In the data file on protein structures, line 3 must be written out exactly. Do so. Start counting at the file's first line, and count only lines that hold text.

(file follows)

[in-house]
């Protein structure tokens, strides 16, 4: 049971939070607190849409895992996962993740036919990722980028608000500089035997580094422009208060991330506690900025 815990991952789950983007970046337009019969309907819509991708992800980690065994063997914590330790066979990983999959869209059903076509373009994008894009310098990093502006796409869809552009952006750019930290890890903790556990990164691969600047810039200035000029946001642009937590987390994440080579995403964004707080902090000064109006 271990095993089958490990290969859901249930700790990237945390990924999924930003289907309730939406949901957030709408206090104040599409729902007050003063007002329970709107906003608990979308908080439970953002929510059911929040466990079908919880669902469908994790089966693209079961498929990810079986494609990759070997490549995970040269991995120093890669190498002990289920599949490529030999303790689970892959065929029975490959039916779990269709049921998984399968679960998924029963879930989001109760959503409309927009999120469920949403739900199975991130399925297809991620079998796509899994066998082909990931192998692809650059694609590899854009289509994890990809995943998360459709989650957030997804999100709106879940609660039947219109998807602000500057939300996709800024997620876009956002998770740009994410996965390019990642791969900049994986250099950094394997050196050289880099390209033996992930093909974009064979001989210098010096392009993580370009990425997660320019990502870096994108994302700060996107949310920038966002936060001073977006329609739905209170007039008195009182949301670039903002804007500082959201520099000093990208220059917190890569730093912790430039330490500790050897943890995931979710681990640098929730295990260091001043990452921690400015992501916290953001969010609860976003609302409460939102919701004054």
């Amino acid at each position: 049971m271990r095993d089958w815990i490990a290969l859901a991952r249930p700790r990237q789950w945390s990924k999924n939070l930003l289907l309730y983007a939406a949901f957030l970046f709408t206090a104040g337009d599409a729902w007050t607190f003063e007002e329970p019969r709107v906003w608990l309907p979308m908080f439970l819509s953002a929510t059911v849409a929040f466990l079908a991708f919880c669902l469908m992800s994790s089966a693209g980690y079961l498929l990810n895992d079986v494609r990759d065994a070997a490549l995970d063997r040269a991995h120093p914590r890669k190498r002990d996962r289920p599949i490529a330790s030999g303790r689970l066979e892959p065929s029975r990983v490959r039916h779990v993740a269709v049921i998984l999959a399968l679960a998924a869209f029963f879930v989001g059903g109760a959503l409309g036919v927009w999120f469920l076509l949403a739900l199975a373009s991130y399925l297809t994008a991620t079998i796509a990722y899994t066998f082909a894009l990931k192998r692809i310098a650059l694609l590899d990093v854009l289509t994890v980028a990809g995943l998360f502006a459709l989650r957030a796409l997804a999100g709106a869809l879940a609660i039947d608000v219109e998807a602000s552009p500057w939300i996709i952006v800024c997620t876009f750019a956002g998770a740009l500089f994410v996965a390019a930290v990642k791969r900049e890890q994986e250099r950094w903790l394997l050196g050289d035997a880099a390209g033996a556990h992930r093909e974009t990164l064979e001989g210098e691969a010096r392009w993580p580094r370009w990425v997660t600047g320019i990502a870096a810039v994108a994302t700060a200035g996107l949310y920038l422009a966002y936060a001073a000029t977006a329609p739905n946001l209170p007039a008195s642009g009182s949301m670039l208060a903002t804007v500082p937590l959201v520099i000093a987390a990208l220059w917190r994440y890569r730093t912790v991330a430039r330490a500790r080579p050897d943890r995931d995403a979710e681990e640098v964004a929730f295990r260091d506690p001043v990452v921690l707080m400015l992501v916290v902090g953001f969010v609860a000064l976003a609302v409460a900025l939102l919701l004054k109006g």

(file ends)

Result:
């Amino acid at each position: 049971m271990r095993d089958w815990i490990a290969l859901a991952r249930p700790r990237q789950w945390s990924k999924n939070l930003l289907l309730y983007a939406a949901f957030l970046f709408t206090a104040g337009d599409a729902w007050t607190f003063e007002e329970p019969r709107v906003w608990l309907p979308m908080f439970l819509s953002a929510t059911v849409a929040f466990l079908a991708f919880c669902l469908m992800s994790s089966a693209g980690y079961l498929l990810n895992d079986v494609r990759d065994a070997a490549l995970d063997r040269a991995h120093p914590r890669k190498r002990d996962r289920p599949i490529a330790s030999g303790r689970l066979e892959p065929s029975r990983v490959r039916h779990v993740a269709v049921i998984l999959a399968l679960a998924a869209f029963f879930v989001g059903g109760a959503l409309g036919v927009w999120f469920l076509l949403a739900l199975a373009s991130y399925l297809t994008a991620t079998i796509a990722y899994t066998f082909a894009l990931k192998r692809i310098a650059l694609l590899d990093v854009l289509t994890v980028a990809g995943l998360f502006a459709l989650r957030a796409l997804a999100g709106a869809l879940a609660i039947d608000v219109e998807a602000s552009p500057w939300i996709i952006v800024c997620t876009f750019a956002g998770a740009l500089f994410v996965a390019a930290v990642k791969r900049e890890q994986e250099r950094w903790l394997l050196g050289d035997a880099a390209g033996a556990h992930r093909e974009t990164l064979e001989g210098e691969a010096r392009w993580p580094r370009w990425v997660t600047g320019i990502a870096a810039v994108a994302t700060a200035g996107l949310y920038l422009a966002y936060a001073a000029t977006a329609p739905n946001l209170p007039a008195s642009g009182s949301m670039l208060a903002t804007v500082p937590l959201v520099i000093a987390a990208l220059w917190r994440y890569r730093t912790v991330a430039r330490a500790r080579p050897d943890r995931d995403a979710e681990e640098v964004a929730f295990r260091d506690p001043v990452v921690l707080m400015l992501v916290v902090g953001f969010v609860a000064l976003a609302v409460a900025l939102l919701l004054k109006g």